Des Moines University was delighted this spring that the American Association of Colleges of Osteopathic Medicine (AACOM) honored DMU President and CEO Angela Walker Franklin, Ph.D., with its 2022 Dale S. Dodson, DO, Award, during its annual conference in Denver, Educating Leaders, the largest gathering of osteopathic medical education (OME) professionals in the nation. After all, the award was created in memory of American Osteopathic Association (AOA) past president and OME innovator Dale S. Dodson, D.O., a 1951 DMU graduate, to recognize a current or past chief executive officer or chief academic officer of an osteopathic medical college who has made significant contributions to the advancement and support of OME.
DMU also was proud that AACOM honored several of its faculty members with its Outstanding Medical Education Research Poster and Presentation Award. The award is presented to the individual(s) whose poster and presentation at the AACOM Annual Conference is found to achieve the highest standards of professional, scientific and educational rigor.
Winning first place was the poster “Education in equitable, inclusive care for diverse patients: an updated, competency-based approach,” by Julia R. Van Liew, Ph.D., assistant professor of behavioral medicine, medical humanities and bioethics; Lisa Streyffeler, Ph.D., chair and associate professor of behavioral medicine, medical humanities and bioethics; and Lauren Young, now a third-year student in DMU’s doctor of osteopathic medicine (D.O.) program.
The researchers updated an existing one-credit, pass-fail, required course in DMU’s first-year pre-clinical osteopathic curriculum designed to hone students’ cultural humility, the ability to care for diverse patients while understanding one’s own assumptions and biases. Goals of the course include preparing students to advocate for systemic changes addressing root causes of persistent health disparities. The researchers then performed pre-course and post-course surveys to assess students’ self-efficacy on DEI competencies defined by the American Osteopathic Association (AOA).
“Pre-course measures indicated that the majority of students explicitly valued cultural awareness, yet generally did not report feeling well-prepared to work clinically with these cultural differences,” poster authors stated. “Post-course measures demonstrated significant increases across each AOA competency area, documenting increased self-efficacy in applying course concepts to patient care. Additional measures supported our goals of increased perceived relevance of one’s own attitudes, beliefs, and stereotypes to patient care, and increased motivation for further action to support lifelong DEI learning and advocacy for systemic change.”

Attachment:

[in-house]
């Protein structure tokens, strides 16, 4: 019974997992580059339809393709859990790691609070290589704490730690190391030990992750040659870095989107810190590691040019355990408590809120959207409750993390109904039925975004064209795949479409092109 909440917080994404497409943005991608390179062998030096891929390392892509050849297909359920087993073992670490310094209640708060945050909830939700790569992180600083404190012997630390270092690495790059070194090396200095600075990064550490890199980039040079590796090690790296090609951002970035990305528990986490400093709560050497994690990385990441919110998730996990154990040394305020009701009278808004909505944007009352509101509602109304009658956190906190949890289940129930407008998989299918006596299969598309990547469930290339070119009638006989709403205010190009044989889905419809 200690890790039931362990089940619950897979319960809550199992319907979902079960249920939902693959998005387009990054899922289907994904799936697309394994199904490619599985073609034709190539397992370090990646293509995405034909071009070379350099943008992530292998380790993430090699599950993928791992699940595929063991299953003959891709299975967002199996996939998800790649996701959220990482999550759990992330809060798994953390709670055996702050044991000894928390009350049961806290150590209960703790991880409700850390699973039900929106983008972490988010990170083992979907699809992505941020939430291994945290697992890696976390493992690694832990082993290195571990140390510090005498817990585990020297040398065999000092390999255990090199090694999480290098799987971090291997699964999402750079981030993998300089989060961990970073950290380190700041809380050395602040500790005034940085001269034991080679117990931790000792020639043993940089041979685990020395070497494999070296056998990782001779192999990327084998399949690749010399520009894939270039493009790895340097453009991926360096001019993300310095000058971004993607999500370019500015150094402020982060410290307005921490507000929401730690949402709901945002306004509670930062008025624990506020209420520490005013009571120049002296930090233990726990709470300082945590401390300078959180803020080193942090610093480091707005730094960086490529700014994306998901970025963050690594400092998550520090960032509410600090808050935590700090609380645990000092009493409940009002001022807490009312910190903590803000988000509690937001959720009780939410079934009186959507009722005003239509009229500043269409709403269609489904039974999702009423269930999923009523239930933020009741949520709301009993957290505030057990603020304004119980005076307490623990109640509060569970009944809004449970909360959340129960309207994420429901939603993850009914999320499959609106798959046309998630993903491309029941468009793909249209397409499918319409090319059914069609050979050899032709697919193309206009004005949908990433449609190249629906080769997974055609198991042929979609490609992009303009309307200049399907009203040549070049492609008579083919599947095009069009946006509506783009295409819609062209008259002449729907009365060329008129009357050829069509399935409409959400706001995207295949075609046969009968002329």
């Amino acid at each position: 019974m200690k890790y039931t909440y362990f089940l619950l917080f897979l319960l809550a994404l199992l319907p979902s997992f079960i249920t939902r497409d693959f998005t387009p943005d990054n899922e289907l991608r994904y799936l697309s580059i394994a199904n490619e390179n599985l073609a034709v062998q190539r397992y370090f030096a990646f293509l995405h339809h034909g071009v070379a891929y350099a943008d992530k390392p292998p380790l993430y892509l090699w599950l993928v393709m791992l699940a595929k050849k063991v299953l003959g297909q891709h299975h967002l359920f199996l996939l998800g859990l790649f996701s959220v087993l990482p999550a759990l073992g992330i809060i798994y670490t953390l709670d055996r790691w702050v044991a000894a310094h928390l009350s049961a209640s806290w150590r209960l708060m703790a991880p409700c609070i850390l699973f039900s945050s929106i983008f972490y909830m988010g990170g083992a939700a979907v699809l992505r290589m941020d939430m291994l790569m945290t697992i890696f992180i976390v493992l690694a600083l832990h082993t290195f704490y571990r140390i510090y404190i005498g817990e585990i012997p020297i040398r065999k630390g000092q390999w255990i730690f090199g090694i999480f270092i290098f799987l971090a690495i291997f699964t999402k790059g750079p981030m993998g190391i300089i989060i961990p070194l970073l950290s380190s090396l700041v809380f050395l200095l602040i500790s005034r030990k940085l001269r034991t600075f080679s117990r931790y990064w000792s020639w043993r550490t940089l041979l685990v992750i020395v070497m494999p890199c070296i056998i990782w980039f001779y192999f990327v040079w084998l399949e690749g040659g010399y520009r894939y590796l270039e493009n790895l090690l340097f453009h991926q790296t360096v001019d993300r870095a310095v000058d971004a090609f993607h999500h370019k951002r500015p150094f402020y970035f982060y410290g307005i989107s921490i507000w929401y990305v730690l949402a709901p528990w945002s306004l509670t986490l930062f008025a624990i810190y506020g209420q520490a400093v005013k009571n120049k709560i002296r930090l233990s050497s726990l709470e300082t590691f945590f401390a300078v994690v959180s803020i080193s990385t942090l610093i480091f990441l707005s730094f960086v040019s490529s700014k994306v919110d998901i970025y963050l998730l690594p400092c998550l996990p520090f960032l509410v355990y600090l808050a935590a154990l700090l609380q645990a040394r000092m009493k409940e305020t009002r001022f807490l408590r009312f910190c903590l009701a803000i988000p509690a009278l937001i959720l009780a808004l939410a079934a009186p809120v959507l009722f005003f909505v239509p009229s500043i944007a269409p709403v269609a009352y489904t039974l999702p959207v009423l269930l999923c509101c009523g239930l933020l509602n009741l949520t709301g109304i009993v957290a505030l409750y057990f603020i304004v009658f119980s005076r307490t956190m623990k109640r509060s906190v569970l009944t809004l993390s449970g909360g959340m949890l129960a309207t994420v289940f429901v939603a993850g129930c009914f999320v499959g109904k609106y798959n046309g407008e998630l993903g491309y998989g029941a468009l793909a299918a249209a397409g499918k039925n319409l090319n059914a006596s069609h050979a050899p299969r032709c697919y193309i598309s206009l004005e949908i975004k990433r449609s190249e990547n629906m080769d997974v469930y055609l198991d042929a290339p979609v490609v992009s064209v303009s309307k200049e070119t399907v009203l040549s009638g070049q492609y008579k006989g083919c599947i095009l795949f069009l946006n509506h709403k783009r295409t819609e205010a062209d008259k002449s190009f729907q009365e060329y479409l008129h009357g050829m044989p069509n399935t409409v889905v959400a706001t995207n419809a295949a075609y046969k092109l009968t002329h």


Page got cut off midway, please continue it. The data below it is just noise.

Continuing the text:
Earning second-place in the AACOM Annual Conference faculty poster competition was a poster titled, “Relevance of research experiences for practice and placement of DMU-COM students,” by Martin Schmidt, Ph.D., professor of biochemistry and nutrition. He explored students’ expectations of active participation in research during their professional careers and the objective value of research accomplishments for students as they seek to match to residency programs. Because providing medical students with research opportunities requires substantial faculty time and resources, assessing the subjective and objective value of those opportunities offers “important guidance for curricular revisions” aimed at strengthening the medical research curriculum and efficiently allocating scarce research resources, Dr. Schmidt stated.
Among his findings were that while the number of DMU osteopathic medicine (D.O.) students has steadily increased in recent years, the majority, 74 percent, don’t consider research experiences to be very important because they anticipate matching into residencies that place a lower value on such experiences. However, about 10 percent of DMU students highly value research experiences, as they are “a prime selection criterion” for the residency they want. His data also showed that the students who matched into competitive specialties reported a significantly higher number of research experiences
during their medical school years.
“This suggests that strengthening the research curriculum while focusing the efforts on students aiming for competitive residencies is a sensible strategy to improve the match outcomes and to prepare interested graduates for future participation in clinical research,” he concluded.
The DMU faculty members’ successes at the AACOM poster competition echo some of the achievements of 2021. Dr. Van Liew was the lead author of the faculty poster that won first place last year, “Contact-based NAMI program has sustained impact on students’ perspectives on psychiatric illness,” and Dr. Schmidt was the lead author of the poster that took third place, “Quiz-enhanced podcasts for cutting redundancy and excessive detail.”